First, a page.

What is it about making mixes that’s such a kick in a glass? Sure, there’s the whole look-how-much-obscure-music-I-know dynamic, but that’s only a fraction of it. As fun as it is to assert your hipster status via a bomb-ass party playlist, the pleasures of mix-making far transcend the social sphere.

There’s something immensely gratifying about compiling a list of songs you absolutely love and having them flow seamlessly together as a unit. When you christen a list of five-star tracks under a snappy title like “Romantic Cynicism” and listen to your masterwork on a long car ride, it’s hard not to feel like you wrote the music yourself. It’s the same kind of rush us music bastards get from meticulously culling our top-five favorite albums of all time. While we may not have personally composed the songs or records, there’s an inexplicable satisfaction in knowing that these are “our” picks, “our” essentials. Mixes are just another way for us to jerk off our self-righteousness. Or, in slightly less cynical terms, they help us to therapeutically solidify our identity.

Whenever I come home ripped after a party, I’ll make a beeline straight for my iPod and immediately begin crafting an On-The-Go playlist (despite the fact I’m going absolutely nowhere, other than to bed). I’ll spend 20 to 30 minutes under the covers, gleefully skimming my thumb over the dial, plowing through my entire library to hunt down songs “I absolutely need to hear right now.” Then I’ll spend an additional 15 to 20 minutes chiseling down my list to 15 songs (yes, I’m compulsive about this number) that “work” together.

By the time I’m done with this procedure, my high will have always completely worn off and I’ll listen to approximately one song and pass out, wondering why I didn’t just listen to Radiohead. This scenario repeats itself almost every weekend. I love mix-making so much that I make mixes I never even listen to.

But as much as I gush over the art of mix-making, I must admit that — as with everything in my life — the process comes equipped with its fair share of neuroses. For instance, I’ll survey my collection of playlists on my iPod and worry I’m reusing the same bands too often. Should I really have a Broken Social Scene song on every single one of my playlists? Doesn’t that make me look like too much of an “indie kid”? Shouldn’t I throw in at least one song that wasn’t released in the last 10 years? Shouldn’t I be drawing upon my seasoned knowledge of music instead of predictably slopping down tracks by the same 20 or so bands (the ones on my Facebook “favorites”)? It doesn’t matter that I’m making these mixes for my own enjoyment; I am perpetually plagued by an elitist Jiminy Cricket.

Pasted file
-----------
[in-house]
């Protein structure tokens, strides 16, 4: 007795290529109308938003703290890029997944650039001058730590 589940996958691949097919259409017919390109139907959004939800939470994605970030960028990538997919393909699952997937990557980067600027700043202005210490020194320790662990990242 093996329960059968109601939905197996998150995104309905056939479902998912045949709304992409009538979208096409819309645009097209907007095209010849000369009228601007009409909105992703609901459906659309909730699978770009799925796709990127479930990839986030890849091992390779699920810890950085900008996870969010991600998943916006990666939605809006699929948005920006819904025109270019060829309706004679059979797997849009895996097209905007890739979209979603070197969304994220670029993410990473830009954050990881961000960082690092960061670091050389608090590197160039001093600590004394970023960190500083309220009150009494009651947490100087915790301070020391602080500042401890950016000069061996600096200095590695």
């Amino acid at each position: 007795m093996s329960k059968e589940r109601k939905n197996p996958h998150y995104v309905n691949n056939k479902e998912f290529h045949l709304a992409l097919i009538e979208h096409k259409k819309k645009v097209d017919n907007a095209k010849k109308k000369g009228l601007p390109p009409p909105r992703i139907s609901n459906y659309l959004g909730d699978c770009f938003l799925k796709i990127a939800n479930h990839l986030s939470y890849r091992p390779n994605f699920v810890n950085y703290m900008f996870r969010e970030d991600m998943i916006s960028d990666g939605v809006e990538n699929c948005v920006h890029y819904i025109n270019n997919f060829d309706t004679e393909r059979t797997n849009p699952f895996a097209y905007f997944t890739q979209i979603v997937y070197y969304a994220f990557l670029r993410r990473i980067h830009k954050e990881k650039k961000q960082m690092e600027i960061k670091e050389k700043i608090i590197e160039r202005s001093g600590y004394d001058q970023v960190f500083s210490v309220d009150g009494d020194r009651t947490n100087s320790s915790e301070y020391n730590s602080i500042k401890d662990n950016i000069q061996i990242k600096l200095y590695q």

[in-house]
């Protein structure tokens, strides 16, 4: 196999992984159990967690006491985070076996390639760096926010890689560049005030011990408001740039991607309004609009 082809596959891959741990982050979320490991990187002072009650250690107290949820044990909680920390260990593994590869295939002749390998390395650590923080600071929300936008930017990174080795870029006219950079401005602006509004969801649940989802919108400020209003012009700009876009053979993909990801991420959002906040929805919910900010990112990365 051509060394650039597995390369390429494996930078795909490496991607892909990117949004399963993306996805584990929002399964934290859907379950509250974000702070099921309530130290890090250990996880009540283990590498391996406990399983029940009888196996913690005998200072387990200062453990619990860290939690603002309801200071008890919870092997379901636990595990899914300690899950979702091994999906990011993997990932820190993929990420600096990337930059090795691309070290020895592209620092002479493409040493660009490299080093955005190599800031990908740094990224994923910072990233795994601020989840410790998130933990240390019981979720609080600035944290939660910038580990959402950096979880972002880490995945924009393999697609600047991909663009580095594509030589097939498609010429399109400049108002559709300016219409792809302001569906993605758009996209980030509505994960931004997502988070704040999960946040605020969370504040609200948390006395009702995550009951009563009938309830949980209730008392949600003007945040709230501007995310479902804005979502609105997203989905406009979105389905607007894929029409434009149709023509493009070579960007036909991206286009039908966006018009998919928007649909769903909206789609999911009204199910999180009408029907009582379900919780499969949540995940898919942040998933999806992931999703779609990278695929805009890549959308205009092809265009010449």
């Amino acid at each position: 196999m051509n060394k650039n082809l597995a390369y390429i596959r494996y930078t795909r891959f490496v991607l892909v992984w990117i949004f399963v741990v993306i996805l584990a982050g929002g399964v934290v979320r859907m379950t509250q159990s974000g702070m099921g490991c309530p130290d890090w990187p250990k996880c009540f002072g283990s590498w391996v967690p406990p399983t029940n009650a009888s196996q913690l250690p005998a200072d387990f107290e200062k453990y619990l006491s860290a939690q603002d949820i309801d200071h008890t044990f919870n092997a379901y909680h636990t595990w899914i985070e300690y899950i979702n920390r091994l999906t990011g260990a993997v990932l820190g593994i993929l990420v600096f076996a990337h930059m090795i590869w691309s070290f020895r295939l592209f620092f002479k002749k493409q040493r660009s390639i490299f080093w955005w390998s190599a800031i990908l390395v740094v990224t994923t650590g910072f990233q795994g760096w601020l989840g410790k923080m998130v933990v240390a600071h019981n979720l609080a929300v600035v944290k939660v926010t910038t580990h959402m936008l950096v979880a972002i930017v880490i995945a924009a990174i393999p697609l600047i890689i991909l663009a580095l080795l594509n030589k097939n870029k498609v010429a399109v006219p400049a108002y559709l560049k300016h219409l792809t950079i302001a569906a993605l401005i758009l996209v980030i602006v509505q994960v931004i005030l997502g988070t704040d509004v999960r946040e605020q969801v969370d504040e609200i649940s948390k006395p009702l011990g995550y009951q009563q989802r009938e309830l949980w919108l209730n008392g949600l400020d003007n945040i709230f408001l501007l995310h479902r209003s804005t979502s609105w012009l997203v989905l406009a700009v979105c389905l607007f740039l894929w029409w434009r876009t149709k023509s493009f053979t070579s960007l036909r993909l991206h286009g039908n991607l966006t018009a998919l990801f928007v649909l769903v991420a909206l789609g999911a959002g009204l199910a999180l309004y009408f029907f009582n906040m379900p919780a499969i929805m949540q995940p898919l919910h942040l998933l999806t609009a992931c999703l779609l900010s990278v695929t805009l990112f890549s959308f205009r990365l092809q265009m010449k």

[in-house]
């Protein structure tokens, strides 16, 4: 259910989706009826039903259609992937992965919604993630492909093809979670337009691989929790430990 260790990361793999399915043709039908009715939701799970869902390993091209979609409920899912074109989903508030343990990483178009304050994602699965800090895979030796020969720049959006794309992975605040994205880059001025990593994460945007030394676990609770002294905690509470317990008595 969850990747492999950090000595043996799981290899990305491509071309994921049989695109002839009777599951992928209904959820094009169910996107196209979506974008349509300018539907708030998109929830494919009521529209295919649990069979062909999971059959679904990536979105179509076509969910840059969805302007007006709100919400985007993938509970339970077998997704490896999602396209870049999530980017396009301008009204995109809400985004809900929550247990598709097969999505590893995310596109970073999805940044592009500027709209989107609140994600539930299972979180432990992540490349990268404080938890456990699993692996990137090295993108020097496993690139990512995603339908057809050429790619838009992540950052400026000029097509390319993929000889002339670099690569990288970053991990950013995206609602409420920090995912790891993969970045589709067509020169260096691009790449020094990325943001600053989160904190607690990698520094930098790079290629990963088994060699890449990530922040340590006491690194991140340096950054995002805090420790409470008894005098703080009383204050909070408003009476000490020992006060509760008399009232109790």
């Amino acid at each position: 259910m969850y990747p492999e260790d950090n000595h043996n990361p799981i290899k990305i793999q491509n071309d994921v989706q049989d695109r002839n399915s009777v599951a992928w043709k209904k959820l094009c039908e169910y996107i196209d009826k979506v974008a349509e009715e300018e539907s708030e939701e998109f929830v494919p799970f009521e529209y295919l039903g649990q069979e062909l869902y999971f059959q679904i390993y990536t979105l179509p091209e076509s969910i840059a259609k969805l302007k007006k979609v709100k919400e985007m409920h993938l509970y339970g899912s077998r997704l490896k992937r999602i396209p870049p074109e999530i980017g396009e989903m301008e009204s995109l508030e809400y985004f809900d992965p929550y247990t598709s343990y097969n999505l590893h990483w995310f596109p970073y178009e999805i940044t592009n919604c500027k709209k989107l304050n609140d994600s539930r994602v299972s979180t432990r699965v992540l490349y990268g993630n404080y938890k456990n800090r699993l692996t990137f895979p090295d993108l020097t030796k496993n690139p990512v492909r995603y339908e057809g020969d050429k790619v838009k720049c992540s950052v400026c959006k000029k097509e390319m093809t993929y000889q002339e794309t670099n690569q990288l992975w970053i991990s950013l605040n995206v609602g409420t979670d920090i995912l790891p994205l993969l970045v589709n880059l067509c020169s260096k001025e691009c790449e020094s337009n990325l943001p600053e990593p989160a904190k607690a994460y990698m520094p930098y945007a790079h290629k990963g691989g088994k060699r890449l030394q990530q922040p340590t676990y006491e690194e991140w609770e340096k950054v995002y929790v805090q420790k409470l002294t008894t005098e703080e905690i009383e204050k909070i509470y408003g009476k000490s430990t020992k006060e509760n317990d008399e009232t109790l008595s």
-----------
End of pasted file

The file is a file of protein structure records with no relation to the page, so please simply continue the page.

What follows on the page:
And these self-induced pressures are magnified 10-fold when I’m making a mix for someone else: What if the person already has this song? Then the person will just skip over it every time he or she listens to my mix; that’s a waste of a song. That’s a waste of one-fifteenth of my mix. Maybe I should put on a more obscure song — something by Sonic Youth. But this one has a noise intro and the intended recipient will probably get bored and just skip to the next song anyway. And so on.

Then there’s the type of mix-making that’s both the most nerve-racking and the most exhilarating: The kind where you craft a mix to try to get someone to fall in love with you. These mixes are incredibly tricky; you have to make the mix romantic enough so that the seed is planted, but not so sappy it’s overkill. Although it’s technically not you singing the lyrics in the songs you compile, you’re making a statement by selecting these particular tracks.

Hiring Ira Kaplan of Yo La Tengo to croon “We’re on our way to falling in love” to someone you haven’t even French-kissed yet can be risky business. Sometimes the best tactic is to balance out the mushy songs with a few “fun” songs that let the recipient of your mix know you’re not about to propose. Or you could always just play the hopeless romantic card and throw in a handful of jaded “love” songs ala Elliott Smith. Lyrics like “The moon is a sickle cell / It will kill you in time” are sure to reveal your sensitive side without laying on the schmaltz.

Some people don’t take mix-making all that seriously, however. I once received a mix on which roughly a third of the songs were by John Mayer (as far as I’m concerned, featuring the same artist more than once on a mix is strictly forbidden — unless, of course, you use the artist to bookend the compilation). But in this postmodern world, when it can be argued that true innovation is practically extinct, the painstaking collaging of other people’s work can be employed as a pseudo-legitimate art form (just ask Girl Talk or John Cusack in “High Fidelity”). Hell, if Andy Warhol can make a Campbell’s Soup Box and call it art, then what’s to stop my 15-track playlist from making me feel like a badass?

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